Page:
By Olivia Marks-Woldman, Chief Executive, Holocaust Memorial Day Trust
Tuesday’s Holocaust Memorial Day commemorations were the culmination of more than a year’s hard work by the Holocaust Memorial Day Trust, and we were delighted that the UK’s commemorations were worthy of the significance of the 70th anniversary of the liberation of Auschwitz-Birkenau.
At the centre of everything that took place on Tuesday were the Holocaust survivors. The nation recognised their unimaginable suffering, their outstanding contribution, and the debt that we all owe to them to keep the memory alive.
One aspect of our work that I am most proud of is our Memory Makers project – a unique, creative effort to engage people with the life stories of survivors in a new way. By pairing survivors with artists, from a variety of media, we have seen results beyond our expectations. Beautiful, profound and moving pieces of artworks have been created, which offer a window into the life stories of the survivors who are featured.
Thousands of people have already engaged online to share these stories. Stunning and moving photographs of survivors have featured on large public screens in cities around the UK, and have been projected onto the Royal Festival Hall. Our 70 candles for 70 years project has also caught the attention of the public and the media.
Sir Anish Kapoor created 70 candles with a unique enclosed design, which explores the theme of memory. These candles have been lit at 70 Holocaust Memorial Day events in every corner of the UK, drawing together some of the more than 2,500 events and activities taking place this year.
Above all, my personal highlight of Holocaust Memorial Day 2015 was this year’s UK Commemorative Event.
Thanks to the BBC, this was broadcast at 7pm on BBC Two, giving everyone in the country the chance to share in our national commemoration.
The Prime Minister recognised the significance of the event by announcing the acceptance of the recommendations of the Government’s Holocaust Commission. The Prince of Wales spoke powerfully and personally about the importance of Holocaust commemoration. Most importantly, the voices of survivors, and those who were murdered, were central to every part of the ceremony.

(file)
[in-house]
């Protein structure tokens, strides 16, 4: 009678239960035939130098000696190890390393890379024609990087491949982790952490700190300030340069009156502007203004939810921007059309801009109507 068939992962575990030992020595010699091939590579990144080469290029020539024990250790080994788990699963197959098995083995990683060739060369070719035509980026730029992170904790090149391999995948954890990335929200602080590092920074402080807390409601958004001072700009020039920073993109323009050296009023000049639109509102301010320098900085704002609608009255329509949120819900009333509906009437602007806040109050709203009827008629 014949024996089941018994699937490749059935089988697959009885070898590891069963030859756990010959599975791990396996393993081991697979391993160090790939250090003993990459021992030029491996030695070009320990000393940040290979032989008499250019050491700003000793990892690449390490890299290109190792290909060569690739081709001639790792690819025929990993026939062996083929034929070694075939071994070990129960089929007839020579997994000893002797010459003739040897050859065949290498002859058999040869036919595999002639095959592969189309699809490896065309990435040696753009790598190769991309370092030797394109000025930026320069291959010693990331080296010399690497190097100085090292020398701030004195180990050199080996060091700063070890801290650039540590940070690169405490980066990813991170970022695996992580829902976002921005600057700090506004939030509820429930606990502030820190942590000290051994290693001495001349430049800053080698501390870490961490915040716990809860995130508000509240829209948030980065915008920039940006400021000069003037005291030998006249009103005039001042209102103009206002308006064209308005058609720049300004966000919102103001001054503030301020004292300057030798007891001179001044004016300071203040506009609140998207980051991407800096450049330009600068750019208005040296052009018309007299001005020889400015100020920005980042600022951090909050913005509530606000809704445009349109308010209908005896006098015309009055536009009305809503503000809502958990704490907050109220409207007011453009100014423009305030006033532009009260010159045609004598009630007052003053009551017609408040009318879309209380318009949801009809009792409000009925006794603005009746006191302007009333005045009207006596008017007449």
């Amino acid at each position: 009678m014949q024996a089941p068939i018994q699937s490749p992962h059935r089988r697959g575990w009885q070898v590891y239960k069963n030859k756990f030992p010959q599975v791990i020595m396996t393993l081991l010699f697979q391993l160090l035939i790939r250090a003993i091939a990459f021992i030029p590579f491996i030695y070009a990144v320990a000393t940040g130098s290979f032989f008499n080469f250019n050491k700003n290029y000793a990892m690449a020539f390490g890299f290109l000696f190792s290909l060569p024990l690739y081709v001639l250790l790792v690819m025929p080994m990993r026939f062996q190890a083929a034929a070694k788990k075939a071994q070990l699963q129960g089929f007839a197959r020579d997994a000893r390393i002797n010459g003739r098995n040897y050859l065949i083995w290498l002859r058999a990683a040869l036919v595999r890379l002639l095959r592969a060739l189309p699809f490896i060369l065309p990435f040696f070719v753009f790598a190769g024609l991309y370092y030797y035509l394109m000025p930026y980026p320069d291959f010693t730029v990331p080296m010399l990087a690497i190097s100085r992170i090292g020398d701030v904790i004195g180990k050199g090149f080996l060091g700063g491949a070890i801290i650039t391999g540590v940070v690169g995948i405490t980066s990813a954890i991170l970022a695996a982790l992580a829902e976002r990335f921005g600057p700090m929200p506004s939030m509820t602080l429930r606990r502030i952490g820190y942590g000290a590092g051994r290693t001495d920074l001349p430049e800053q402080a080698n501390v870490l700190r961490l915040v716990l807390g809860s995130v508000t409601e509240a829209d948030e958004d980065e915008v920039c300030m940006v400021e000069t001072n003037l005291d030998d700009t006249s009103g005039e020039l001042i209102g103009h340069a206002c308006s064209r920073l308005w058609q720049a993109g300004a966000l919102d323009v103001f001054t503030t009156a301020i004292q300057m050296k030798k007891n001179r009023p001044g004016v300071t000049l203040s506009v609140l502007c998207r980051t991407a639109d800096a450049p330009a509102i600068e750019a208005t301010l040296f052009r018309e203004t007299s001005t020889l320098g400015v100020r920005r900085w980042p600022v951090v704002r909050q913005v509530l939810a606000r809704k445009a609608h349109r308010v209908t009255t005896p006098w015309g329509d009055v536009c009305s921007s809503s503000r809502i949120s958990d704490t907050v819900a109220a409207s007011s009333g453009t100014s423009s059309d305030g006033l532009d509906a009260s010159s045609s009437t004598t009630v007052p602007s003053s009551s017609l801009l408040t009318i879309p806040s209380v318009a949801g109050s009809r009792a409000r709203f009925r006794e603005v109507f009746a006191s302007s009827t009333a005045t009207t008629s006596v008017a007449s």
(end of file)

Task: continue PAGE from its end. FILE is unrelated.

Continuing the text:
This year’s ceremony was extraordinarily powerful. It would be impossible not to be moved by watching the testimony of survivors such as Otto Deutsch and Renee Salt. At times, the content was emotionally wrenching, even gruelling. It needed to be. It had to convey the horror of the Holocaust to an audience who might never have considered the events before.
It was clear that participants such as actress Sarah Lancashire and actors Michael Palin and John Hurt were genuinely and profoundly moved by the words they were speaking. Most affecting for me were the final thoughts of the survivors featured in the films.
Together, they encapsulate what Holocaust Memorial Day is all about.
I think it’s worth paraphrasing them here:
Otto Deutsch: Unfortunately, genocide is happening again. People haven’t learnt. That won’t stop me pleading for tolerance.
Renee Salt: For the first 50 years after liberation, we didn’t talk about it, but eventually we realised if we don’t talk about it, if we don’t tell the world, people won’t know.
Iby Knill: It’s very important that young people learn that our very differences make life rich. Under the skin, we are all the same. Every person, in their own way, can make a difference.
Kemal Pervanić: We need to take into account the lives of other people who live around us. We need to look after each other.